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Uncovering the value of collaborative process modeling with SAP StreamWork

Uncovering the value of collaborative process modeling with SAP StreamWork

Most of you may be aware that the collaborative process modeling tool in SAP StreamWork is on public Beta as of late December 2011 and available to everyone who has an SAP StreamWork’s account to use it for free. With this great internal milestone past, I thought I would share some valuable scenarios and use cases where SAP customers (and also non-SAP customers) can get better results when using this collaborative process modeling tool.


What is collaborative process modeling?

Let’s start with a very brief introduction to this new component. The collaborative process modeling tool in SAP StreamWork is a web-based real-time tool for modeling business processes using the BPMN (Business Process Modeling and Notation) standard. It allows people through their browsers to model business processes and instantly share how these processes are created. Furthermore, the additional tools offered by SAP StreamWork (like discussions, tables, file sharing, inviting people to an activity) really strengthen the ad-hoc collaborative nature of this tool.


Where does the collaborative process modeling tool fit in the existing SAP solution eco-system?

The diagram below shows some implicit links with other SAP components.



From this figure it should be clear that the collaborative process modeling tool in SAP StreamWork is complementary to the modeling components from SAP already in existence. It just brings a greater deal of flexibility when it comes to sharing these models with more individuals within an organization.


The objective of this blog is to drill down into some of these implicit interconnections and show where the value is when using collaborative process modeling.


What are the different use cases?

The rest of this blog will concentrate on explaining different scenarios in which collaborative process modeling could be used highlighting benefits for each. The list of use cases follows:

  • SAP Business Suite core business process extensions
  • Green field business process definitions
  • Documentation and feedback repository of business processes 

Let’s walk each one of these cases in more detail.


SAP Business Suite core business process extensions

Some of you may be aware that the recent release of SAP Solution Manager 7.1 distributes a new component named Business Process Blueprinting (also known as BPB). This eclipse desktop-based editor allows connecting to the Solution Composer of SAP Solution Manager, query the Business Process Repository (BPR) and through a reverse engineering process render SAP Business Suite processes in BPMN. For starters, BPB offers the value of a graphical representation of the process, but it also sets up the stage for the baseline core process you want to extend.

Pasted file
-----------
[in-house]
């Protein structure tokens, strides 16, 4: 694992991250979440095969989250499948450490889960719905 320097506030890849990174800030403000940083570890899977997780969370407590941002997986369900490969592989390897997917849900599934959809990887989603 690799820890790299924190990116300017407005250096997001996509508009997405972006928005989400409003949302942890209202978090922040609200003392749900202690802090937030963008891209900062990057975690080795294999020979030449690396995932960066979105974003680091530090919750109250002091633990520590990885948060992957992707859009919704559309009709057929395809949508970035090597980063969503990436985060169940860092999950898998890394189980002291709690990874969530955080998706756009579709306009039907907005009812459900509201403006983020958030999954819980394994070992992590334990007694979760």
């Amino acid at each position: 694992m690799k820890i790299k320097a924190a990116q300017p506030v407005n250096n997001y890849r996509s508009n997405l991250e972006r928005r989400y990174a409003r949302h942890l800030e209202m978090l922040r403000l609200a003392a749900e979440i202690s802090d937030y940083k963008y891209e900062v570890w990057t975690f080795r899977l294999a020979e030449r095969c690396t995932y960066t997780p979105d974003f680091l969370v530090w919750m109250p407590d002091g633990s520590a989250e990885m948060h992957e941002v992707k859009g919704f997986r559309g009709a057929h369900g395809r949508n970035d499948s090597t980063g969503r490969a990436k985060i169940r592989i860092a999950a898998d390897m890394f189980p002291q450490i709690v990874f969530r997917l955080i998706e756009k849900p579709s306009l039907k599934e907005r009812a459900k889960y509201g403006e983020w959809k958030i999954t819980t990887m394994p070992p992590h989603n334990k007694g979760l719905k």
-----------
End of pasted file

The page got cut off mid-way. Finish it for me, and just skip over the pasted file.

Although the extension itself could be done in the BPB editor, it is also possible to use the collaborative process modeling tool for defining the details of these extensions linked to the core business process. Let’s suppose a new approval step is required where there are some complex rules as well as alignment across different stakeholders. This is not something that can be accomplished by a single business analysts mocking up the process. Using the collaborative process modeling tool, we can open a forum where the right stakeholders are invited to collaborate and sign off on what the process should be looking like. All these stakeholders need is a browser to see the actual model process and mark their comments and implement changes in this single source of truth. More importantly this is done instantaneously and live so all other stakeholders can see changes as they are made.

The value in this use case is better alignment across stakeholders and faster agreement on what the process should be looking like. Furthermore, this modeled extension can be linked back to the BPB core business process and also used as the baseline for implementing the extension in SAP NetWeaver Process Orchestration.


Green field business process

We just walked through the case in which the collaborative process modeling tool in SAP StreamWork is used to extend core processes organically using the SAP NetWeaver Process Orchestration solution. This will address a large set of the use cases SAP NetWeaver Process Orchestration is used for, but there are also other situations in which completely new processes need to be orchestrated.

Typically, these green field business processes go through an initial phase of requirements discovery, definition and alignment across different stakeholders. Traditionally, this has been done by IT leveraging SAP NetWeaver Developer Studio desktop-based BPM editors. This modeler really shows its value within the IT and development real, but something more flexible, lightweight and easier to use is required by non-techie savvies. This is where the tool for collaborative process modeling comes to the rescue.

The collaborative process modeling tool allows business analysts and less technical individuals to create a collaboration forum to document and discover the requirements for a business process to be implemented. The previously mentioned capabilities are met because the collaborative process modeling tool in SAP StreamWork:

  • Allows modeling business processes using a consistent standard: BPMN. This enables and enforces a notation consistency across modeling efforts across the organization.
  • Allows non-technical individuals to model business processes (a simplified BPMN palette is offered with the necessary core) fulfilling on the friendly and ease of use requirements.
  • Is lightweight since you just need a browser. Not even a plug-in need to be installed.
  • Offers a central place to collaboratively work on business processes benefiting from capabilities like instantaneous rendering of what others are doing on their browsers.
  • You can enjoy all the SAP StreamWork’s collaboration tools to make a decision is a particular business process needs to be implemented. If the decision is to implement the business process, this can be exported and imported into SAP NetWeaver Developer Studio to augment the process definition with the appropriate execution details.